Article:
Village Board revisits video gaming ban
by Susan O’Neill
ELBURN—Elburn Village Board members have decided to revisit the village’s ban on video gaming, which has been in place since September 2009. At that time, village trustee Jerry Schmidt was the only board member in favor of video gaming. Current trustees Bill Grabarek, Ken Anderson and Jeff Walter were against the measure.
Schmidt at the time said that video gambling would be a pro-growth measure, and that it would boost the village budget through the tax revenue it produced.
“If we ban it in Elburn, and they have it in other towns, people are going to go there instead,” he said at the time.
In the three-and-a-half years since the Village Board reached a decision its decision on video gaming, Kane County reversed a ban it had imposed on video gambling, and Blackberry Grill, south of town in unincorporated Kane County, installed three machines last fall. Two more machines were to be delivered to the location as of Wednesday, for a total of five altogether—the maximum number allowed.
Trustee Jeff Walter brought the issue back to the board at a recent meeting, saying that two business owners had approached him about revisiting the ban.
“What concerns me is Blackberry Inn has allowed it,” Walter said. “Are we going to lose customers? Are we going to lose tax dollars?”
Knuckleheads owner Betsy Brizek and Schmidt’s Towne Tap owner Kevin Schmidt both have said they are interested in obtaining the licenses to bring machines into their taverns. Although the Elburn Lions Club had considered it awhile ago, Park Board Treasurer Tim Klomhaus said that they had decided against it.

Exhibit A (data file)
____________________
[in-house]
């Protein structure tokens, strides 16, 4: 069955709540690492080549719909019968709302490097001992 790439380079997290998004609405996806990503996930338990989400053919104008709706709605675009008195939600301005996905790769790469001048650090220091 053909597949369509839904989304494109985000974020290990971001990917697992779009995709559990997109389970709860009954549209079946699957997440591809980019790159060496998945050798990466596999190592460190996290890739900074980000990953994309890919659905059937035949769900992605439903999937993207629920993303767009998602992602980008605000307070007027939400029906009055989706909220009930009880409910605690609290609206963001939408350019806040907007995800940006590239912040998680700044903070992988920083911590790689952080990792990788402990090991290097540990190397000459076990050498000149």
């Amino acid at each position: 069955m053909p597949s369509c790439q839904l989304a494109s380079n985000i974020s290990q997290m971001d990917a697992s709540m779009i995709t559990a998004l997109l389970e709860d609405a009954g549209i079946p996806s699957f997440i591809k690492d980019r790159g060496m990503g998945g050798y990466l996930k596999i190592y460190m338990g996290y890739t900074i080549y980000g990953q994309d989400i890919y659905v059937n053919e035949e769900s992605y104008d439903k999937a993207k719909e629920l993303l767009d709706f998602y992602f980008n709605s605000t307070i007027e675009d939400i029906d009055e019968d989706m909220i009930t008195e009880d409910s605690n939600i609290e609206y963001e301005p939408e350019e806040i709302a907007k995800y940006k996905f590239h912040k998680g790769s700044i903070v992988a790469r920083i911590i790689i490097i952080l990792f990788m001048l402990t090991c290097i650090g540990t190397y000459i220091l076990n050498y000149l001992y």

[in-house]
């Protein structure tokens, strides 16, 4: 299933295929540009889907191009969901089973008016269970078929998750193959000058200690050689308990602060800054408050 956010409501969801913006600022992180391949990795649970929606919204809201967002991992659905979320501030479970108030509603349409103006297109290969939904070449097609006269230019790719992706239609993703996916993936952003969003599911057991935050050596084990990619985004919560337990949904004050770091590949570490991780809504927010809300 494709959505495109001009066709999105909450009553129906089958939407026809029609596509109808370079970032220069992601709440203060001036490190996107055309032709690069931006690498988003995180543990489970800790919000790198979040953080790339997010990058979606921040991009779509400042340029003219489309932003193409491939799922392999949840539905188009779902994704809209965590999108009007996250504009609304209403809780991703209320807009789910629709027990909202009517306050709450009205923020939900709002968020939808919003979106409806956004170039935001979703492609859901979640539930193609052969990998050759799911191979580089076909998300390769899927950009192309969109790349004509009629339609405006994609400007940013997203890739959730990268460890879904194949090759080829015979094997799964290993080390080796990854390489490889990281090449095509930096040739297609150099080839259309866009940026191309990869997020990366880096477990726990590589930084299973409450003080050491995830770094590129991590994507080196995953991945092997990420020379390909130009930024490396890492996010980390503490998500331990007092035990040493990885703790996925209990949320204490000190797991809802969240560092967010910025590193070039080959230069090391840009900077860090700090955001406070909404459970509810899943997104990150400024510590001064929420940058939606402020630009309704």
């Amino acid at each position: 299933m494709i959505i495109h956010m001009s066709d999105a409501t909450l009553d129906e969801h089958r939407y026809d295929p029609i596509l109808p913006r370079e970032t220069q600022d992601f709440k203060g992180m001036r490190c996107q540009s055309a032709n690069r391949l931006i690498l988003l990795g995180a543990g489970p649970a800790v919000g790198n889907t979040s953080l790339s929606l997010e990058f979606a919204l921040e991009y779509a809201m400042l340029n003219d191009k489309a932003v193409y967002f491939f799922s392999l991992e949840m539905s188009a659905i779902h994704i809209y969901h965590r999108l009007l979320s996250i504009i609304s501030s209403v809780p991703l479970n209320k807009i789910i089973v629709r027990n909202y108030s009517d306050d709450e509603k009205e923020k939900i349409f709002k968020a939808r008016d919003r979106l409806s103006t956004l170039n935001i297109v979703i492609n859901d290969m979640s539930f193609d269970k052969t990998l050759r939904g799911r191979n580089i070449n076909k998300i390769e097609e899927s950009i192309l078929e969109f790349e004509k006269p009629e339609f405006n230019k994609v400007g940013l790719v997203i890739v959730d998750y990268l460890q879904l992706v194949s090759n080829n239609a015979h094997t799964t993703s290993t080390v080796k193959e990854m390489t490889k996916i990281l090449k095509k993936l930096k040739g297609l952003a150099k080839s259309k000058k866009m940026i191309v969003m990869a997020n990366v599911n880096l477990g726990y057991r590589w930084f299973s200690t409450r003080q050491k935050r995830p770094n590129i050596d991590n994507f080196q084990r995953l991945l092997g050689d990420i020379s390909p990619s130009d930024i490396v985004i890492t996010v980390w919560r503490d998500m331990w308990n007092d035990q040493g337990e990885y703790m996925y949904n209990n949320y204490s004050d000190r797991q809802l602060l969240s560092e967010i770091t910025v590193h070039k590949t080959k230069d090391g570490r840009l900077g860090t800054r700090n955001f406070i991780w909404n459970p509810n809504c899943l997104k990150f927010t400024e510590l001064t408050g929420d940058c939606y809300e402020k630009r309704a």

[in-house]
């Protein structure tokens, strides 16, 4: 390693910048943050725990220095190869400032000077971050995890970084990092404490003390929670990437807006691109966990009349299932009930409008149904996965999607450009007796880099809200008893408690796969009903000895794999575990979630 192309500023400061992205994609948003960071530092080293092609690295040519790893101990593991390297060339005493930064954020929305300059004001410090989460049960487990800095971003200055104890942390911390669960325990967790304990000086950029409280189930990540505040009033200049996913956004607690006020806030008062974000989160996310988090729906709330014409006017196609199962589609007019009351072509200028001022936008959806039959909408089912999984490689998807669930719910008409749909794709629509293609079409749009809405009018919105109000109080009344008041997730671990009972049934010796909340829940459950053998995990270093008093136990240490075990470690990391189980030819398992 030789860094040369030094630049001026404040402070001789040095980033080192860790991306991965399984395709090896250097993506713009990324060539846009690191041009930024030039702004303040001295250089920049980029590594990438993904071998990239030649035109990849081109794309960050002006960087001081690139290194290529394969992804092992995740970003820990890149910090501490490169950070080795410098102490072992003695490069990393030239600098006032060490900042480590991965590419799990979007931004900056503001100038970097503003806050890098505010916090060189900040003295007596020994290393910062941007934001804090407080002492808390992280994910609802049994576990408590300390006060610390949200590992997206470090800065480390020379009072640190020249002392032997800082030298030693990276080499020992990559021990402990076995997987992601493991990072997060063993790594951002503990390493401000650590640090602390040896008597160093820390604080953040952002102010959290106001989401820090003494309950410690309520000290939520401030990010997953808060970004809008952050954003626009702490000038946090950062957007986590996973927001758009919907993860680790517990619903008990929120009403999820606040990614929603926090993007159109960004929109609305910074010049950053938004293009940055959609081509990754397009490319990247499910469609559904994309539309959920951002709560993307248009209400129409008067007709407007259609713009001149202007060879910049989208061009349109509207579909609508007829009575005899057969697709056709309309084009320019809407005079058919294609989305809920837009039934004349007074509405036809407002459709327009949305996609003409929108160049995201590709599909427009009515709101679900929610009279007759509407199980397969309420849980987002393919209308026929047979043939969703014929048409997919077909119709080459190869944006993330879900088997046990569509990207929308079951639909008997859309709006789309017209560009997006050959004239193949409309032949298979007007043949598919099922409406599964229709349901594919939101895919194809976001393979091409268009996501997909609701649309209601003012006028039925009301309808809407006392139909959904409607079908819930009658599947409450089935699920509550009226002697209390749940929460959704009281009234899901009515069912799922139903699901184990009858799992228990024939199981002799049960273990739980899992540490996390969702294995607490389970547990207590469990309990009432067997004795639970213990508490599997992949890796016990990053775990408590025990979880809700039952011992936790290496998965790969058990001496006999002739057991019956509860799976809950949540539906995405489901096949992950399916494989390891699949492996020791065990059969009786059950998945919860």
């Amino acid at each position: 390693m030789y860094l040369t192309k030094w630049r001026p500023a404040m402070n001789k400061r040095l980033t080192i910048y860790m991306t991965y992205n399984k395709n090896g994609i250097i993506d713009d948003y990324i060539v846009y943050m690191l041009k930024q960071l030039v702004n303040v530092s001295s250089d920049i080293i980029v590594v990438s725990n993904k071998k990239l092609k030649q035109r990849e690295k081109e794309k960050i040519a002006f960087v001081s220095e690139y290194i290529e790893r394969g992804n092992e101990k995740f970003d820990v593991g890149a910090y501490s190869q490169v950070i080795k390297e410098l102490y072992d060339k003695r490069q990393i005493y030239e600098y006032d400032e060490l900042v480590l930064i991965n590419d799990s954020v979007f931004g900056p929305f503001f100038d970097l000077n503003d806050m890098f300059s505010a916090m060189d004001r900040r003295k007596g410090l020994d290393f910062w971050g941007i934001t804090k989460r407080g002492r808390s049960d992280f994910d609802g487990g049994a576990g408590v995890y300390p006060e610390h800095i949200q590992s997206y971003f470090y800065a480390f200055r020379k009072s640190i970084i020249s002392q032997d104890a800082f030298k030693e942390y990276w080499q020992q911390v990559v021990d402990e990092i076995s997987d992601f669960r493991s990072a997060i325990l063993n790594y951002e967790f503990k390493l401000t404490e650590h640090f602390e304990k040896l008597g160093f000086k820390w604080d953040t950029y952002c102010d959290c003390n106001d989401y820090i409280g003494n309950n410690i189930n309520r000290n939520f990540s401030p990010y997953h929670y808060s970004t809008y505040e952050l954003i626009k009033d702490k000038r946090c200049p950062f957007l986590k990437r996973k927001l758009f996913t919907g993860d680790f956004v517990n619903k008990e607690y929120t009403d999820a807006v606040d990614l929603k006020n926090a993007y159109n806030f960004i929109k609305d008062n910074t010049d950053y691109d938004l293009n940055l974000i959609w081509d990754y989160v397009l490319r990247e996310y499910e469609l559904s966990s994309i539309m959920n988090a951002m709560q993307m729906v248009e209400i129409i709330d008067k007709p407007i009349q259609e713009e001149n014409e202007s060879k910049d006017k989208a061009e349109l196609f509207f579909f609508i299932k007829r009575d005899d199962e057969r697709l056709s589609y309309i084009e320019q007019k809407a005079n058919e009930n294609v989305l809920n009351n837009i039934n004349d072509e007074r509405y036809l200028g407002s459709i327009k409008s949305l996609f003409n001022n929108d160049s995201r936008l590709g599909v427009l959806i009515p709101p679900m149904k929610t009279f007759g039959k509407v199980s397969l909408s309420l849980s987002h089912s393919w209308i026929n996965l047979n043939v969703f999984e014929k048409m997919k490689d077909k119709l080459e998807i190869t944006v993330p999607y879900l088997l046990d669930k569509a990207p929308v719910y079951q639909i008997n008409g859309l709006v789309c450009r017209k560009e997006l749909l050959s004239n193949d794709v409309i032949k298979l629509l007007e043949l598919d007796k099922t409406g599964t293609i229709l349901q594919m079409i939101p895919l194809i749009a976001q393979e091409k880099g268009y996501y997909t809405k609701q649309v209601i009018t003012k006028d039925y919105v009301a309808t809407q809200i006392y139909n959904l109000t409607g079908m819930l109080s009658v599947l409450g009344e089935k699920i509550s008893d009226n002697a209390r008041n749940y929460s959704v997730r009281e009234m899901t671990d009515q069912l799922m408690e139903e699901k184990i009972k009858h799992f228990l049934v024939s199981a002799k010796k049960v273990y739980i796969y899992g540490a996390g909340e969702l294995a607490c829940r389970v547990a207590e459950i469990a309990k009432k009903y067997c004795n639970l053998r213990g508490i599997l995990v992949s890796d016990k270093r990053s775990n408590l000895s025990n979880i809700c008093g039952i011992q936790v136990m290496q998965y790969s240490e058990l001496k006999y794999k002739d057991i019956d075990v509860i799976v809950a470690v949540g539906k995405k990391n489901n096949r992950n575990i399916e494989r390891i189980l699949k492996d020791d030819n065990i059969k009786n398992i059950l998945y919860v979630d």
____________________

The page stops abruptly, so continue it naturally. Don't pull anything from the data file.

The Lions Club is more about family and young kids, Klomhaus said. Also, the facility is not open on a daily basis, which would make it less of an option.
Trustee Schmidt is still in favor of allowing video gaming, saying that he wants to do what is best for the village.
The revenue gained from video gaming is split between the bar owner, the gaming terminal provider and the state, with the bar owner and the terminal provider each receiving 35 percent of the revenues, and the state receiving 30 percent. The municipality receives one-sixth of the state’s take, or 5 percent of the total revenues.
Grabarek said he still has a problem with video gaming in the village, but noted that the village could really use the potential revenues. He said that Blackberry Grill is making $800 a month after three months, and that’s with three machines.
“The revenue (for Elburn) could be substantial,” Grabarek said. “It could be $1,000, $1,500 a month.”
Grabarek on Wednesday said he almost has to bite the bullet and support the measure.
Kane County Board member Drew Frasz said that he doesn’t see it as a revenue producer.
“A dollar spent on video machines is a dollar not spent down the street at the grocery store or other establishments,” he said. “It doesn’t make money; it redistributes it.”
The board will vote on the issue at its meeting on Monday, March 4.